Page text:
Once in the vast, deserted parking lot, we drove around in circles slowly. Hesitantly. Pointlessly.

"Well, look at this," she said brightly. "People must be starting late because of the holiday."

I fiddled with the heater settings, trying to conceal my irritation.

“I can’t imagine why it’s so empty,” she mused. “Even if it is a little early.”

"We're an hour early," I replied miserably. "What are we going to do before the movie? There's nothing around here."

"Let's go to the stationary store," she suggested. "It's right across the street."

I looked around.

"Why are we parking so far away?" I asked.

It was sub-zero degrees and there were no cars in the lot.

"I don't want anyone nicking the car," she said. "Also, I don't want to get blocked in."

By the time we made it into the movie, I spent the first half hour rubbing the circulation back into my chilled, bluish hands and stewing. I felt for her OCD but good God. It bled the joy out of everything.

While waiting for her to use the restroom after the movie had ended, I dug through my bag for a Xanax. I knew I’d have plenty of time to retrieve it. She takes a good fifteen minutes to apply various antibacterial products to her hands after using the facilities.

Since I’d neglected to spit out my Altoid before dry-swallowing the Xanax, when she came upon me, I was hacking like a cat with a fur ball stuck in its throat.

She didn't seem to notice.

"Let's get to the car," she said urgently. "Before people nick it."

Once inside the un-nicked, unblocked-in car my aunt relaxed a little.

“It was a very good movie,” she offered.

“Yeah,” I agreed. "The ending was great."

"Yes," she said absentmindedly, looking worriedly at the clock on the dash. "We need to get home to de-frost the pearl onions I'm putting into the turkey soup."

These conversations always made me a little sad.

When I was a little kid, my aunt was my hero. Unlike my mother, her voice was dulcet-toned and low. She didn’t scream. She didn’t throw things. She didn’t hit.

We’d talk about which books I was reading and who my favorite Dickens characters were and she always told me how smart I was and how I’d be an English professor one day.

Of course, once her OCD really kicked in and she began counting the number of peas going into the serving bowl, she became a little too distracted to engage in any kind of meaningful conversation, beyond which Tupperware containers hold exactly twelve spears of broccoli.

But really, it wasn’t all her fault. Because around the time she began counting peas, I began rooting around in her medicine cabinet and stealing the Klonipin and Ativan that were prescribed for her many surgeries.

It was neither of our faults, I guess. Life just caught up with both of us.

"I’m starving," I said, after a long silence.

"I’m hungry too," she agreed. "Although I did have some eggs for breakfast."

I gritted my teeth and was thankful that I had dry-swallowed that Xanax in the movie theater lobby. I knew what was coming: A detailed account of everything and anything she’d eaten the entire day.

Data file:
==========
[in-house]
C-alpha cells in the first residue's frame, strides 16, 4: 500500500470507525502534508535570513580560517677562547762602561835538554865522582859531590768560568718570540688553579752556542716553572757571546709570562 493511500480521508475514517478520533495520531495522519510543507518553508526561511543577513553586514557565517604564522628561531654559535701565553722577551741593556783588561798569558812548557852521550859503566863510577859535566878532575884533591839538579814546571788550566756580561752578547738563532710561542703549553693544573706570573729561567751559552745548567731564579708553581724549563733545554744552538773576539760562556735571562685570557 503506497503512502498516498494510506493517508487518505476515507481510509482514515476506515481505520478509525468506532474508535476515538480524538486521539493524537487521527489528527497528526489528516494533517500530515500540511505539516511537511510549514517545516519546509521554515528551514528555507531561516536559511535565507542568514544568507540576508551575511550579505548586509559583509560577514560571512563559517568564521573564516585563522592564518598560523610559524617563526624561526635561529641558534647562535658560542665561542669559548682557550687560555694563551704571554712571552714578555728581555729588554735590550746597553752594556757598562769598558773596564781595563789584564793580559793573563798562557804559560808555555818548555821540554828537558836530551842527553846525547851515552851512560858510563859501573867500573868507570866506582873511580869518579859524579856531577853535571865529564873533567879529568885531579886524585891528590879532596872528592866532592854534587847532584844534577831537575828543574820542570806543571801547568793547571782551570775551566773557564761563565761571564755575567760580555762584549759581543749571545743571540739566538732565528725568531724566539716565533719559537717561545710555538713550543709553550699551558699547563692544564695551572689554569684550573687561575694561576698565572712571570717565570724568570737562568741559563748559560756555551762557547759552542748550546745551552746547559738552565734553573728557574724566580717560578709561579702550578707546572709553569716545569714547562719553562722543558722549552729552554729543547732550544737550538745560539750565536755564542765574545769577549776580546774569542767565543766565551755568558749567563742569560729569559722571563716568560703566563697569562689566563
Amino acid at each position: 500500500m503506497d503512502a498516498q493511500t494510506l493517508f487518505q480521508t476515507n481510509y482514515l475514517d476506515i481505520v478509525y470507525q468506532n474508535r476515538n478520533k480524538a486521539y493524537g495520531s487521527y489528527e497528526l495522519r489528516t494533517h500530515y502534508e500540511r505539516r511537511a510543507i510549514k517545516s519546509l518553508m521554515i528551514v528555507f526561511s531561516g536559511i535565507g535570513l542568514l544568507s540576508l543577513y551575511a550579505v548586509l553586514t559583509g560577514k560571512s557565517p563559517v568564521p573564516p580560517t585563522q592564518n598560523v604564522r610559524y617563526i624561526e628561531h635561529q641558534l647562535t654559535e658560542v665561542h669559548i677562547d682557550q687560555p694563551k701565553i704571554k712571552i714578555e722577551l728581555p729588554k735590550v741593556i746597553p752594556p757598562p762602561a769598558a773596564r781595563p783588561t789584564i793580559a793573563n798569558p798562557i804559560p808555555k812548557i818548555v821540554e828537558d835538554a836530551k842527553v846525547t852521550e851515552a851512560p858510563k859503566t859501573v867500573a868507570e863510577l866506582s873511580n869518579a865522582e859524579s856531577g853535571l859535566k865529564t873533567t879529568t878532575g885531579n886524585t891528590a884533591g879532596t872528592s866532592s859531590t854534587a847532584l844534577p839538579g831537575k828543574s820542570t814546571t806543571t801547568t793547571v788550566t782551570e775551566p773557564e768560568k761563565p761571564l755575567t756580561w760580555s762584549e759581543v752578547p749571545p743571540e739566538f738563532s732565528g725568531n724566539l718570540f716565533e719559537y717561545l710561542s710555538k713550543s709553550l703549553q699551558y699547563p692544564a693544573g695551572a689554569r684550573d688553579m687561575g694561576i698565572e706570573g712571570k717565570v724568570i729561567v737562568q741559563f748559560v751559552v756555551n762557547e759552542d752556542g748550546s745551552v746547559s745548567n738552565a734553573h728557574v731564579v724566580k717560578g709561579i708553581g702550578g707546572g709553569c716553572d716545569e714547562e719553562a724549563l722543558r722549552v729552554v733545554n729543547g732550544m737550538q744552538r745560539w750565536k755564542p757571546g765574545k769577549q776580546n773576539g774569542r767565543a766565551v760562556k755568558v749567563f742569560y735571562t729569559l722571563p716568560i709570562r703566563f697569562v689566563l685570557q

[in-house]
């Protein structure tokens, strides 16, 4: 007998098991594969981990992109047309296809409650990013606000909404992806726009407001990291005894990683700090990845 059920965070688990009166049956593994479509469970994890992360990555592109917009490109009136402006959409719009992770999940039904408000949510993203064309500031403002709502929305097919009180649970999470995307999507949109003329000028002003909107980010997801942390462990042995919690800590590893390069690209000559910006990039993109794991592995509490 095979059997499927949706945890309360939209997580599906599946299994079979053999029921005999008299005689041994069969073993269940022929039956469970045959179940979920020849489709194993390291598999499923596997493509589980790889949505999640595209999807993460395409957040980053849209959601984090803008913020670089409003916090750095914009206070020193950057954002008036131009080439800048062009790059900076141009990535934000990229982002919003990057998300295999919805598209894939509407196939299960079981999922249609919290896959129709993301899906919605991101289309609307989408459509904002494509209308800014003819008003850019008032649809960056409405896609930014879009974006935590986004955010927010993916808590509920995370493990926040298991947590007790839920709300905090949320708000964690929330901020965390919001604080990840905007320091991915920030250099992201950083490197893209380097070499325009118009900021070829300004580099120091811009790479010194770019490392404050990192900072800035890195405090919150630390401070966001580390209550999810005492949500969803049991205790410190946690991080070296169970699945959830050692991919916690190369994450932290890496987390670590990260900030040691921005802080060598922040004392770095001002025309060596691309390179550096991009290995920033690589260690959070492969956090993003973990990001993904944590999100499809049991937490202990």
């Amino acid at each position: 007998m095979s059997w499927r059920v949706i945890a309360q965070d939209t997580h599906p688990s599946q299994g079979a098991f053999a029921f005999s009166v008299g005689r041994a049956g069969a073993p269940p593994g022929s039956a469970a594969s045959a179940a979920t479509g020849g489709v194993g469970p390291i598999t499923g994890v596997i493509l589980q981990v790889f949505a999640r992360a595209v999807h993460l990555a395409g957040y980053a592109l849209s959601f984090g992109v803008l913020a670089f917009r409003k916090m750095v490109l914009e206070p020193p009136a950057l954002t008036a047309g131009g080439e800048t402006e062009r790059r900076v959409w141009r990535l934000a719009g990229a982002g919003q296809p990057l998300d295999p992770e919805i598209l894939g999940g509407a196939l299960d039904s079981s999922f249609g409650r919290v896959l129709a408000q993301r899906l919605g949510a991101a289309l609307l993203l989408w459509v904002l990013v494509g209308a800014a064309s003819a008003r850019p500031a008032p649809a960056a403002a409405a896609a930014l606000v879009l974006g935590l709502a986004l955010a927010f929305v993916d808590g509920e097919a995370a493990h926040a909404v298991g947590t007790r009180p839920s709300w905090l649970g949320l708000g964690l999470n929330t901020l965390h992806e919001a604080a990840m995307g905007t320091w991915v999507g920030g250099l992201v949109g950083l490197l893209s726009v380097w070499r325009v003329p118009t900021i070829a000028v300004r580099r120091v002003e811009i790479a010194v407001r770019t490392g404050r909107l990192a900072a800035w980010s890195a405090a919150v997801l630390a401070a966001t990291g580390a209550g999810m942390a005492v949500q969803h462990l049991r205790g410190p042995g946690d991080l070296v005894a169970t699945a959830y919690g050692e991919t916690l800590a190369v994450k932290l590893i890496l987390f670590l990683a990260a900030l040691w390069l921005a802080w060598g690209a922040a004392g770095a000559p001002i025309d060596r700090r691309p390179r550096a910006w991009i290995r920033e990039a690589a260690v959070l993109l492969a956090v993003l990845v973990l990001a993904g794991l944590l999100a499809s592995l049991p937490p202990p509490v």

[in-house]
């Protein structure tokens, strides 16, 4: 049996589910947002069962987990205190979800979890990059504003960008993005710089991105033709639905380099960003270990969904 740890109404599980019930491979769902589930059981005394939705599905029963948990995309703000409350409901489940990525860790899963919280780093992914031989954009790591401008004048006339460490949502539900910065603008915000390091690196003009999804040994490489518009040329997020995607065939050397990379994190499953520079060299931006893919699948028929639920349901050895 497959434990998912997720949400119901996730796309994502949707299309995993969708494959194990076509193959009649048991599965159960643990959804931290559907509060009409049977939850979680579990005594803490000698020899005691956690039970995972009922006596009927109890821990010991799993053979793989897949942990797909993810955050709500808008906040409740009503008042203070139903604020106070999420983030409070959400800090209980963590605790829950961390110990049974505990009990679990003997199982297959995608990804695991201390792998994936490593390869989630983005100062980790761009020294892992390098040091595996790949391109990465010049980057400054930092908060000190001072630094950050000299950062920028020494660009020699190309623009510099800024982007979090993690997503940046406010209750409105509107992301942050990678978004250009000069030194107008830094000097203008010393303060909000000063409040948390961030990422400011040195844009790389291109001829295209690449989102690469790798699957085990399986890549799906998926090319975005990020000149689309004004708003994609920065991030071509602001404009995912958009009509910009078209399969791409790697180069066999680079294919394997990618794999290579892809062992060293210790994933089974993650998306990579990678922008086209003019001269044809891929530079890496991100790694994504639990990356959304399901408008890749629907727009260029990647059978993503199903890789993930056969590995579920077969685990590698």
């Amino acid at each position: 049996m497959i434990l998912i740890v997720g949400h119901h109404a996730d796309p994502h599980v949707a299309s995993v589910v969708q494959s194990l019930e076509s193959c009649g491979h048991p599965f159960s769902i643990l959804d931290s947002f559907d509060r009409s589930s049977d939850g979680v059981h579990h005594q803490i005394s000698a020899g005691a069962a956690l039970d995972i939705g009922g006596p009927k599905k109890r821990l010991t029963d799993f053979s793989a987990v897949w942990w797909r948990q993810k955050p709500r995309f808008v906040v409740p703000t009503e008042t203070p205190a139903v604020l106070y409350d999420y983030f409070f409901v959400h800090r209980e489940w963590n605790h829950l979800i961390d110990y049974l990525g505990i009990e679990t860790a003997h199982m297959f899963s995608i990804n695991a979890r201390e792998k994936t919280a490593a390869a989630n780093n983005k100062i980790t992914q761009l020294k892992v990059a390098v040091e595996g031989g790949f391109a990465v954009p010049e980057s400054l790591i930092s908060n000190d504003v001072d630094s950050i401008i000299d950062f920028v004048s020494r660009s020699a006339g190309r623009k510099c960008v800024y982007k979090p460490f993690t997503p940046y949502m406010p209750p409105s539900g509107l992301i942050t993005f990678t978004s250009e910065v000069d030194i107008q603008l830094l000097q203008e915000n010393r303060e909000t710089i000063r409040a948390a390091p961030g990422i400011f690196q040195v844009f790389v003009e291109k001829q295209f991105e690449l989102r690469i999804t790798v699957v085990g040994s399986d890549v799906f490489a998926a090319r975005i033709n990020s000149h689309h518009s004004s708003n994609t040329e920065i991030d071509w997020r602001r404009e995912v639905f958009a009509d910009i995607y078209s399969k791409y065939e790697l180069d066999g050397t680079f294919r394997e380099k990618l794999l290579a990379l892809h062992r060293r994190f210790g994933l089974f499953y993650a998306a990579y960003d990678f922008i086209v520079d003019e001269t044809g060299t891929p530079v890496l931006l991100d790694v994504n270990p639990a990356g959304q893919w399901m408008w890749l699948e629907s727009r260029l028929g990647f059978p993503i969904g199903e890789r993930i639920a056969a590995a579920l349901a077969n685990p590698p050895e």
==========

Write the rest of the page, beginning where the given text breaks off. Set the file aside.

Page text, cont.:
“Later, I had a yogurt which I like to have mid-afternoon,” she mused, as she slowed for a red light. “Then, I warmed up some left-over squash. It’s very high in vitamin C and has plenty of fiber.”


“A handful of raisins also has a lot of fiber,” she continued, hitting the gas as the light turned green. “So what I’ll do is, sprinkle some over my mid-morning yogurt.”

She turned to look at me.

“I did that this morning, to my yogurt. It tasted good, with the raisins.”

I stared out the window helplessly and said nothing.

“It was blueberry yogurt,” she offered, after a protracted silence.

I gripped the door handle and willed myself not to fling it open and leap from the moving vehicle.

When we got home, she defrosted the pearl onions. She made the soup.

We ate, me and my mother and my aunt. It was a little sad.

None of us mentioned Sai’s wedding. Or Ben's pointed absence. 

There was no anger just then, it seemed. Just a lot of silence. 

That made it even sadder, at least to me. And lonely.

Without my mother yelling and blustering, I realized how much I missed my brothers being there.

So I texted Karen a lot. I made sure my mother didn't see this.

The next night, I called a cab to take me to South Station so I wouldn't have to endure my aunt's, or worse, my mother's driving.

When the cab was outside, my mother clung to me, crying softly. 

Just like she always does when I’m leaving, about to go back to the semi-sane life I had to build for myself.

“You’re all I have left,” she whispered close to my ear. “You really are.”

My heart sank.

I felt the old umbilical cord tightening.

I wanted to wrench away from her ever-clinging embrace and run from the stifling, overheated house into the cold, crisp night air and never look back. 

Why couldn’t I just do that?

Didn’t I deserve, after all these years, to just live my own life and not stay up nights worrying about a mother whose own shitty life choices had left her a bitter, enraged shrieking harridan who had almost broken her own three children?

And the answer was, I couldn't.

Because she was broken herself.

So instead of running out of the house, I rubbed her back like the wild, capricious, sometimes cruel child she was when I was a little kid and the lonely, scared child she’s become in my adult life.

And even though I’ve read Toxic Parents and Will I Ever Be Good Enough: Daughters of Narcissistic Mothers and Where Were You When I Needed You, Dad and many, many other self-help tomes I hide in the back of my closet, I rubbed her back.

And I thought, I’ll never be free. Not really.

“I know,” I said finally. “I know.”